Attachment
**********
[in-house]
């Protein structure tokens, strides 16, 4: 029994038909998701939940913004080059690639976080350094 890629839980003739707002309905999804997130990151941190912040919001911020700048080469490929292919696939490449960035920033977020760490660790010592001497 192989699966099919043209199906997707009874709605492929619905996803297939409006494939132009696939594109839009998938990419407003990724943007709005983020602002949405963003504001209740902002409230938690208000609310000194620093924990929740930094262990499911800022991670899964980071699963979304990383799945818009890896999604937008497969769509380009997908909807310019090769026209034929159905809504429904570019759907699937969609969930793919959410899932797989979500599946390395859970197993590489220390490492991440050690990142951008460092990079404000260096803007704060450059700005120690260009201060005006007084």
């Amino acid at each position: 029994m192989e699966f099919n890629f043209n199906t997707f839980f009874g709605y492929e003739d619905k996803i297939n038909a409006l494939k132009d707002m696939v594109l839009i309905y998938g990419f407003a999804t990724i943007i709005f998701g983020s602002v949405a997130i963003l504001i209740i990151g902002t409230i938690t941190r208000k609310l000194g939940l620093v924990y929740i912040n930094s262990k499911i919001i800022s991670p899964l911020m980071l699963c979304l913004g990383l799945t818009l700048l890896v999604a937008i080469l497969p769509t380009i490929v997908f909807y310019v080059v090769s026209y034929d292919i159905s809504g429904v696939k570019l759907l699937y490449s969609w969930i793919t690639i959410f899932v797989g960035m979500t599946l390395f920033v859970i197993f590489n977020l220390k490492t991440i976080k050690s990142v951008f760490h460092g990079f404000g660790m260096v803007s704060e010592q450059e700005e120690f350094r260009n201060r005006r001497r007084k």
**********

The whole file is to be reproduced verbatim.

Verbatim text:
[in-house]
């Protein structure tokens, strides 16, 4: 029994038909998701939940913004080059690639976080350094 890629839980003739707002309905999804997130990151941190912040919001911020700048080469490929292919696939490449960035920033977020760490660790010592001497 192989699966099919043209199906997707009874709605492929619905996803297939409006494939132009696939594109839009998938990419407003990724943007709005983020602002949405963003504001209740902002409230938690208000609310000194620093924990929740930094262990499911800022991670899964980071699963979304990383799945818009890896999604937008497969769509380009997908909807310019090769026209034929159905809504429904570019759907699937969609969930793919959410899932797989979500599946390395859970197993590489220390490492991440050690990142951008460092990079404000260096803007704060450059700005120690260009201060005006007084």
């Amino acid at each position: 029994m192989e699966f099919n890629f043209n199906t997707f839980f009874g709605y492929e003739d619905k996803i297939n038909a409006l494939k132009d707002m696939v594109l839009i309905y998938g990419f407003a999804t990724i943007i709005f998701g983020s602002v949405a997130i963003l504001i209740i990151g902002t409230i938690t941190r208000k609310l000194g939940l620093v924990y929740i912040n930094s262990k499911i919001i800022s991670p899964l911020m980071l699963c979304l913004g990383l799945t818009l700048l890896v999604a937008i080469l497969p769509t380009i490929v997908f909807y310019v080059v090769s026209y034929d292919i159905s809504g429904v696939k570019l759907l699937y490449s969609w969930i793919t690639i959410f899932v797989g960035m979500t599946l390395f920033v859970i197993f590489n977020l220390k490492t991440i976080k050690s990142v951008f760490h460092g990079f404000g660790m260096v803007s704060e010592q450059e700005e120690f350094r260009n201060r005006r001497r007084k």